I wouldn't know. I have yet to trick any lady into staying around for a while. No kids for me yet, but assuming I'll end up with Bebe's Kids.

Nov 7, 16 4:10 pm
tintt

Making babies and making buildings - no comparison.

Nov 8, 16 11:04 am
JeromeS

^^ True, but either way, you need a distraction to keep going.

Nov 8, 16 11:06 am
tintt

Maybe instead of pulling all nighters to be "tough", we should have students simulate 36 hours of back labor.

Nov 8, 16 11:17 am
curtkram

instead of all nighters, they should be practicing making babies instead of practicing pushing them out. 

Nov 8, 16 12:13 pm
tintt

Or that too, curt. We need future users of buildings to fund us in our getting to be old stages. I'm on it.

Nov 8, 16 12:19 pm
newguy

Just keep in mind that every employer will leverage your "love for the profession" in order to pay you shit.  And that one of the few ways to climb up the financial ladder is to switch employers every so often to maximize your market value.  Or you can hang around the same place for the "privilege" of seeing one of your projects built all the way through (because apparently in our profession, that is considered compensation in and of itself -- whoopty do).

 

And if you're in school, you need to make a SERIOUS financial calculation about how much debt you'll be accumulating vs. how many years it will take to crawl out of that hole.  And also how many ADDITIONAL years it will take to build up a nest egg if you ever plan on retiring.  All the while losing some of your prime working years racking up debt rather than generating income (although this is more of a 'murican phenomenon).

 

Of course, you would never retire, because you like the profession so goddamn much, yeah?

 

I'm sorry, but the "you have to love it!" attitude that is peddled by this profession really irritates me.  Its an attitude that defines the profession more as an old boys club for the privileged by the privileged rather than a viable profession that can have large transformative societal benefits.  I'm sure doctors love their job.  I'm sure lawyers love their job.  Yet neither one of those professions seems to be struggling with compensation like we do.  At the end of the day, architecture is a JOB.  Some days you'll enjoy it, some days you'll even enjoy the struggle and the challenge.  And some days you'll fucking hate it.  Because it is a JOB.  That's why you get PAID to do it.  You should be compensated commensurate with the quality and output of your work.  Love-y little feel goods are not adequate compensation.  You can't pay rent or your mortgage with intellectual satisfaction alone.  Creative enjoyment alone does not put food on your plate.  Love of the profession doesn't put your children through college.  Money does, though.  Money can do all those things.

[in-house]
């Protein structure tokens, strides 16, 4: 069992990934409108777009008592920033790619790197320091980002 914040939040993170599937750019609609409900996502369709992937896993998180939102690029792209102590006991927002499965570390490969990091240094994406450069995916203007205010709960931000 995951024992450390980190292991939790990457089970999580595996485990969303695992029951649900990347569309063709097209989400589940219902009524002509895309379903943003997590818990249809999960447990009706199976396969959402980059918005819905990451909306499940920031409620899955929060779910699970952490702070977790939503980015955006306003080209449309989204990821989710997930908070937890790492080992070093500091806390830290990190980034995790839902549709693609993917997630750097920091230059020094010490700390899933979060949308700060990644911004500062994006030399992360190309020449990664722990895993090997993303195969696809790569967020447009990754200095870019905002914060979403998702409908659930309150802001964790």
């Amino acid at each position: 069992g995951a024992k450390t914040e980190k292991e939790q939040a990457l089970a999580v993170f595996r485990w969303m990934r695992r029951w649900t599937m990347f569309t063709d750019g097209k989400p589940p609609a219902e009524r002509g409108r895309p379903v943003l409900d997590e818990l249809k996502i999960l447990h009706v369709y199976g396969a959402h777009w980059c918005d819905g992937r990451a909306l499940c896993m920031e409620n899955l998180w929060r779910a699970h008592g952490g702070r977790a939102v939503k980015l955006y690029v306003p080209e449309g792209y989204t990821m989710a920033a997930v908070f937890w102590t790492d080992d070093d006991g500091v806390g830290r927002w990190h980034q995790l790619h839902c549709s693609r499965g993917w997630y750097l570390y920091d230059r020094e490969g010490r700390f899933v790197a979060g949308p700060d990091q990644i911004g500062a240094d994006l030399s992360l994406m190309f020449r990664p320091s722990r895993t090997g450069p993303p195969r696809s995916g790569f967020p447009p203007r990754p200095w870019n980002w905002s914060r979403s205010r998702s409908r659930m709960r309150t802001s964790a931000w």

For whatever reason, architects seem to completely misunderstand the power dynamic between capital and labor.  We devalue the output of our labor for the "privilege" of designing for the capital class.  If you love the job so much, why even bother collecting a paycheck at all?  And how badly does the profession weed out under-financed and under-privileged individuals who cannot afford to pay to play?  The barrier for entry is excruciatingly high, and the compensation barely offsets those costs, which effectively bars those who could potentially best serve the profession from entering.

Nov 8, 16 2:22 pm
tintt

Having two jobs and working part time in architecture is a good solution. I still get my ego-based compensation while limiting the abuses.

Nov 8, 16 3:12 pm
JeromeS

^^ bingo. 

Nov 8, 16 3:28 pm
tintt

psst... less is more...

Nov 8, 16 3:35 pm

The whole idea is do what you love and get paid for it. If anyone outside of a non-profit asked me to do something for free, I'd tell them where they could put it.

Hint: the sun doesn't shine there.

Also no one got my Bebe's Kids reference, and I'm upset.

Nov 8, 16 3:41 pm
tintt

What or who is Bebe's kids? I thought maybe you had one of those pacts with a hometown girl, like hey Bebe if we are both still single and childless at 38 we'll just marry each other and have kids.

Nov 8, 16 3:46 pm
JeromeS

bebe neuwirth?  I'm pretty sure she's way past prime child bearing years...

Nov 8, 16 3:47 pm
geezertect

Prostitution is the oldest profession.  Architecture is the oldest cult.

Nov 8, 16 3:52 pm

They don't die, they multiply. Come on, someone has to remember this shitty cartoon movie that was played over and over again in the early days of Comedy Central.

Nov 8, 16 4:26 pm
tintt

Nope. Didn't grow up with cable TV. Haven't had it as an adult either.

Nov 8, 16 5:01 pm